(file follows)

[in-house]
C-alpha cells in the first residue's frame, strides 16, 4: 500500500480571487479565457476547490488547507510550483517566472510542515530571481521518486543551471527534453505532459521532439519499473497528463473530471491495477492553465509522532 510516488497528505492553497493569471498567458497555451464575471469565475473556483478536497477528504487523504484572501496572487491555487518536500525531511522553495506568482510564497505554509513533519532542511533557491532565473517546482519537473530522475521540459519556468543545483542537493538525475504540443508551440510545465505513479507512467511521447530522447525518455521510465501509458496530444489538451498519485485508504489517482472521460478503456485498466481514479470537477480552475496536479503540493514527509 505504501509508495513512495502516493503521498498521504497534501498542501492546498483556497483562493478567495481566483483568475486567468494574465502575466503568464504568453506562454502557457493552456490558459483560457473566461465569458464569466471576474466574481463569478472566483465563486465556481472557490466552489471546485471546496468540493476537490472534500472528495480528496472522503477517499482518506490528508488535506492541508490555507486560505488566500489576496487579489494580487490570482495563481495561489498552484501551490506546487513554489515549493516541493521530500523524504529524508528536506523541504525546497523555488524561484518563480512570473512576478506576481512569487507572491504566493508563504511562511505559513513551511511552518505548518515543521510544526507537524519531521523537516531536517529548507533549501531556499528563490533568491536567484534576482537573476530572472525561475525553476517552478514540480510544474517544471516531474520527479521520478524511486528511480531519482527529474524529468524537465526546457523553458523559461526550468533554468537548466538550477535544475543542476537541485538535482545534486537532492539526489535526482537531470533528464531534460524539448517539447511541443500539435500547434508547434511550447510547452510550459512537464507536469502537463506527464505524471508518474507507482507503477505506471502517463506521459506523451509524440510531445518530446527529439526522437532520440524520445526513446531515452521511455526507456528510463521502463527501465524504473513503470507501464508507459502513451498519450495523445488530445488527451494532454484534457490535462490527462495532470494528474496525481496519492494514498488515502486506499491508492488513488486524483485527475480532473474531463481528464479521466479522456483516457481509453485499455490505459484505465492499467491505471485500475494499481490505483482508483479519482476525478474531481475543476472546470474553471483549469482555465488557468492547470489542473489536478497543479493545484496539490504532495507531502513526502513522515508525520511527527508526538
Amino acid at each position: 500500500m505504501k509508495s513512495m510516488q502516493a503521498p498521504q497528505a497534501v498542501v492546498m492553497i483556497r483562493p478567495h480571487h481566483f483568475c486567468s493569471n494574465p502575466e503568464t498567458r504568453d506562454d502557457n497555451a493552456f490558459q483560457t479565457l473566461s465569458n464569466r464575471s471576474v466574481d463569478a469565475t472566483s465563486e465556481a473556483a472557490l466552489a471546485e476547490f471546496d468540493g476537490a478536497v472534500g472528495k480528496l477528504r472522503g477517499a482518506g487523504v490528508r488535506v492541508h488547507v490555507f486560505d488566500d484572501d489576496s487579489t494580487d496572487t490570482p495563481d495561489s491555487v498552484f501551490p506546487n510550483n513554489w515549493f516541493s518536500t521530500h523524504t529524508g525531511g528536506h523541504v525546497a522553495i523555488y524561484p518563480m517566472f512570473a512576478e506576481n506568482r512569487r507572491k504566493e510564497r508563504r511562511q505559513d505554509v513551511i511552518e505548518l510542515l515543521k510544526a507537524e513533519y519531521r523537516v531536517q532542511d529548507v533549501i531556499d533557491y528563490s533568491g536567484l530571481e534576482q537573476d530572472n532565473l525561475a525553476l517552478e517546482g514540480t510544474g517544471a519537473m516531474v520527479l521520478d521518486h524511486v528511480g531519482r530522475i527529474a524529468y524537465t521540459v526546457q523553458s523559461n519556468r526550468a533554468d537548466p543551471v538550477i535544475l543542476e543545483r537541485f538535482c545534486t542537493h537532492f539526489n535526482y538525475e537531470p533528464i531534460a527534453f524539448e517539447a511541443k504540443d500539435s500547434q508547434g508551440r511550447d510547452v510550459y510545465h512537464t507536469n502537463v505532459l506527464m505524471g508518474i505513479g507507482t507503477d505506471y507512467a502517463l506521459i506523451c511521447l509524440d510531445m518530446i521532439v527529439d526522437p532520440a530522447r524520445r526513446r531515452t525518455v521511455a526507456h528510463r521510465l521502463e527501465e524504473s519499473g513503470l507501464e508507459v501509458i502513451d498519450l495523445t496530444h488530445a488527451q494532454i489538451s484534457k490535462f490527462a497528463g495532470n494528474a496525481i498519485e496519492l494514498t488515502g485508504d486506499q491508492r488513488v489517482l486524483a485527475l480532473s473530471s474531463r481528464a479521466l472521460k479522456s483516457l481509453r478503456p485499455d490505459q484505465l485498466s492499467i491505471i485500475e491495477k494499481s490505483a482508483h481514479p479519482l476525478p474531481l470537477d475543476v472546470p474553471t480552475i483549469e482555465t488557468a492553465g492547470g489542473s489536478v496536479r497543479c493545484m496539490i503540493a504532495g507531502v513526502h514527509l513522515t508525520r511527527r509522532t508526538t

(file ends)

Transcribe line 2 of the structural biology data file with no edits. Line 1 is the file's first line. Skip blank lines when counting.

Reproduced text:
C-alpha cells in the first residue's frame, strides 16, 4: 500500500480571487479565457476547490488547507510550483517566472510542515530571481521518486543551471527534453505532459521532439519499473497528463473530471491495477492553465509522532 510516488497528505492553497493569471498567458497555451464575471469565475473556483478536497477528504487523504484572501496572487491555487518536500525531511522553495506568482510564497505554509513533519532542511533557491532565473517546482519537473530522475521540459519556468543545483542537493538525475504540443508551440510545465505513479507512467511521447530522447525518455521510465501509458496530444489538451498519485485508504489517482472521460478503456485498466481514479470537477480552475496536479503540493514527509 505504501509508495513512495502516493503521498498521504497534501498542501492546498483556497483562493478567495481566483483568475486567468494574465502575466503568464504568453506562454502557457493552456490558459483560457473566461465569458464569466471576474466574481463569478472566483465563486465556481472557490466552489471546485471546496468540493476537490472534500472528495480528496472522503477517499482518506490528508488535506492541508490555507486560505488566500489576496487579489494580487490570482495563481495561489498552484501551490506546487513554489515549493516541493521530500523524504529524508528536506523541504525546497523555488524561484518563480512570473512576478506576481512569487507572491504566493508563504511562511505559513513551511511552518505548518515543521510544526507537524519531521523537516531536517529548507533549501531556499528563490533568491536567484534576482537573476530572472525561475525553476517552478514540480510544474517544471516531474520527479521520478524511486528511480531519482527529474524529468524537465526546457523553458523559461526550468533554468537548466538550477535544475543542476537541485538535482545534486537532492539526489535526482537531470533528464531534460524539448517539447511541443500539435500547434508547434511550447510547452510550459512537464507536469502537463506527464505524471508518474507507482507503477505506471502517463506521459506523451509524440510531445518530446527529439526522437532520440524520445526513446531515452521511455526507456528510463521502463527501465524504473513503470507501464508507459502513451498519450495523445488530445488527451494532454484534457490535462490527462495532470494528474496525481496519492494514498488515502486506499491508492488513488486524483485527475480532473474531463481528464479521466479522456483516457481509453485499455490505459484505465492499467491505471485500475494499481490505483482508483479519482476525478474531481475543476472546470474553471483549469482555465488557468492547470489542473489536478497543479493545484496539490504532495507531502513526502513522515508525520511527527508526538